‘The final interview was when I was in Beijing,’ he recalls. ‘We’d just gone through the Hutchison-O2 takeover bid and I was pretty tired. Salle [Yoo, Uber’s General Counsel] had texted me saying she wanted one final chat at such-and-such a time. I worked out it was 04:30 in Beijing at that time, but I thought “what the heck?”. I’m glad we had the chat. The offer came and I took it without hesitation.’
Wilson was not unhappy at Telefónica. It was his second stint there, having originally joined O2 from Baker McKenzie, where he trained, in 2008. An Arsenal fan, he had taken a little career-swerve to join the Premiership football club in 2011.
‘I couldn’t not take the Arsenal job,’ he says. ‘I just couldn’t! My dad started taking me to see them when I was six. We were sat high up in the stand and all I could see was this sea of red and white and then the green of the pitch, and that was it for me.’
However, the Arsenal job was not all it might have been. ‘There’s a great legal role at Arsenal, and it’s the general counsel role, but Svenja [Geissmar, the club’s first ever GC] has been doing such a good job there and she’s not moving on from it any time soon. I don’t think my six-year-old self has forgiven me for leaving Arsenal, but when Telefónica called and said they wanted me back, I knew at the time I needed to do that even though it wasn’t an easy decision from a personal point of view.’
And then Uber. ‘The opportunity to get into a company like Uber was unique; this is a unique company. If you ask me where Uber will be in 12 months’ time, I have no idea! But will it be fun finding out? Yes.’
‘Perhaps understandably for the wunderkind of global commerce, Uber’s interview process is rigorous.’
He is clear, though, that the job was a risky option. ‘Yes, it was, I knew that, because what it was doing was making such huge waves. I had to look carefully at the regulatory and legal environment and knew I had to take a view on it before accepting the job. For instance, when the taximeter dispute was going on [essentially over whether an app counts as a taximeter], I spent one Sunday afternoon with Section 11 of the Private Hire Vehicles (London) Act 1998, and came to the conclusion that Uber was on the right side of the argument.’
He joined just at the point Uber was on the way to a long-running dispute with Transport for London (TfL), which was under huge pressure during its review of private hire vehicles in London from a powerful lobby group, the city’s world-renowned black cab drivers. That ended in a judicial review, taken by Uber.
The case – or rather how the media reported the case – typifies for Wilson the conundrum Uber represents for developed economies struggling with societal change against a turbulent geopolitical backdrop.
‘We effectively won on six of seven points of the case against TfL,’ he says, ‘and TfL knows that, according to TfL’s own data, on the point where we lost, between 30,000 and 70,000 people in the next three years will lose access to a source of income which will help them support their families.’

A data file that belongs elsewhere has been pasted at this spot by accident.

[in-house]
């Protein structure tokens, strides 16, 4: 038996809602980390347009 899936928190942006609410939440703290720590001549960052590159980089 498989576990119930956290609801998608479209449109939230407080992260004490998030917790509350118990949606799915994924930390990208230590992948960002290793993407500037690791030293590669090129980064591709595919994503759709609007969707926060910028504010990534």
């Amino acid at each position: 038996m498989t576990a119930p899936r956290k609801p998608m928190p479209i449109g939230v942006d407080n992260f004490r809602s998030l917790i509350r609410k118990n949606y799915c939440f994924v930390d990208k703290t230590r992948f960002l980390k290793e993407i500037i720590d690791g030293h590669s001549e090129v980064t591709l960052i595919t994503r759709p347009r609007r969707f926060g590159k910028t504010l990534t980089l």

‘TfL ended up paying some of our costs on that case. But the story wasn’t reported as “Uber wins six out of seven points” or, more importantly, “Tens of thousands of job losses in wake of Uber/TfL decision”, it was reported as “Uber loses court case”.’
‘It’s very strange, because all the research we do shows that people love the app, the service we provide and enable, but they don’t necessarily love us as a company. Some people do, but there is a disconnect. And that is down to reporting, and down to politics. When Tata Steel was going to close down the plant in South Wales and 8,000 jobs were going to go, that was a decision taken by a private company, and understandably there was an outcry. This is a decision taken by a regulator, which is going to affect maybe ten times that many jobs and there hasn’t been. That strikes me as a really…’ he pauses to consider the right phrase, ‘…interesting dynamic.’
Top of Wilson’s in-tray currently is the end of the JR with TfL, and an appeal coming up on reclassification of drivers in the Employment Appeals Tribunal, which has been widely reported.
‘I wouldn’t say it’s existential for Uber in the UK, but it is material. It will materially affect how drivers and riders are able to use Uber in the future, and we think that’s worth fighting for. The vast majority of drivers tell us the main reason they drive using the Uber app is it gives them the freedom to drive when and where they want, which allows them to manage making money around other commitments like caring for children or elderly or sick loved ones, or other jobs. If drivers were reclassified to become workers it would almost certainly mean that degree of flexibility would be lost.’
The uber-flexible, uber-adaptive model could be the shape of things to come, if Matt Wilson and his legal team have anything to do with it. And as far as Uber’s future is concerned, certainly the legal team will be steering the way, at least for the time being.